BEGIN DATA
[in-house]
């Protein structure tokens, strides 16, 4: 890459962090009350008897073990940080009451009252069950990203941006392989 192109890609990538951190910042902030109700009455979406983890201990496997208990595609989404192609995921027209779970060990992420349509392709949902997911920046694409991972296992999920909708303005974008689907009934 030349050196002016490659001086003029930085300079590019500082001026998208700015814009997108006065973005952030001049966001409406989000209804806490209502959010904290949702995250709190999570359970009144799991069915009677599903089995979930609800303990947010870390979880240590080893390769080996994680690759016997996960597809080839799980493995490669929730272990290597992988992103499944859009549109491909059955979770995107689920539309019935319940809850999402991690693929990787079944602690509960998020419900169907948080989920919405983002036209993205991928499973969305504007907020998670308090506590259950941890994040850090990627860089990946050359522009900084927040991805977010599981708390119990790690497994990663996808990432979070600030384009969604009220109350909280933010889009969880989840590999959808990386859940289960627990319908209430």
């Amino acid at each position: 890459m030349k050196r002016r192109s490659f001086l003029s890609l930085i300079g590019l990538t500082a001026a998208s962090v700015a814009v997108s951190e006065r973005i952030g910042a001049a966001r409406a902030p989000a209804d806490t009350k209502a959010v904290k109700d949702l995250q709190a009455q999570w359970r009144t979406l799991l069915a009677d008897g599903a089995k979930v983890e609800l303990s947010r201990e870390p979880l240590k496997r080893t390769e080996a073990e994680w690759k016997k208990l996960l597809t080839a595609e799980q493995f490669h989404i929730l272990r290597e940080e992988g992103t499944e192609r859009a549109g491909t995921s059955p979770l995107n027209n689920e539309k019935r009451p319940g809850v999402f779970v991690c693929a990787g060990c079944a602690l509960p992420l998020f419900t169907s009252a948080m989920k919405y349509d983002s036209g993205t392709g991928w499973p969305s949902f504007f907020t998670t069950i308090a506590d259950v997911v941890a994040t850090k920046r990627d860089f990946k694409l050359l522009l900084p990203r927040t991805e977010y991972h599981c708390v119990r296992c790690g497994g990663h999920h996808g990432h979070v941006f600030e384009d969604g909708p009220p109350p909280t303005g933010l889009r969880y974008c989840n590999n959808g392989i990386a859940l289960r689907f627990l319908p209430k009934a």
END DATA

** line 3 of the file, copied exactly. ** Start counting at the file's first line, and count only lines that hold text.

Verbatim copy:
């Amino acid at each position: 890459m030349k050196r002016r192109s490659f001086l003029s890609l930085i300079g590019l990538t500082a001026a998208s962090v700015a814009v997108s951190e006065r973005i952030g910042a001049a966001r409406a902030p989000a209804d806490t009350k209502a959010v904290k109700d949702l995250q709190a009455q999570w359970r009144t979406l799991l069915a009677d008897g599903a089995k979930v983890e609800l303990s947010r201990e870390p979880l240590k496997r080893t390769e080996a073990e994680w690759k016997k208990l996960l597809t080839a595609e799980q493995f490669h989404i929730l272990r290597e940080e992988g992103t499944e192609r859009a549109g491909t995921s059955p979770l995107n027209n689920e539309k019935r009451p319940g809850v999402f779970v991690c693929a990787g060990c079944a602690l509960p992420l998020f419900t169907s009252a948080m989920k919405y349509d983002s036209g993205t392709g991928w499973p969305s949902f504007f907020t998670t069950i308090a506590d259950v997911v941890a994040t850090k920046r990627d860089f990946k694409l050359l522009l900084p990203r927040t991805e977010y991972h599981c708390v119990r296992c790690g497994g990663h999920h996808g990432h979070v941006f600030e384009d969604g909708p009220p109350p909280t303005g933010l889009r969880y974008c989840n590999n959808g392989i990386a859940l289960r689907f627990l319908p209430k009934a």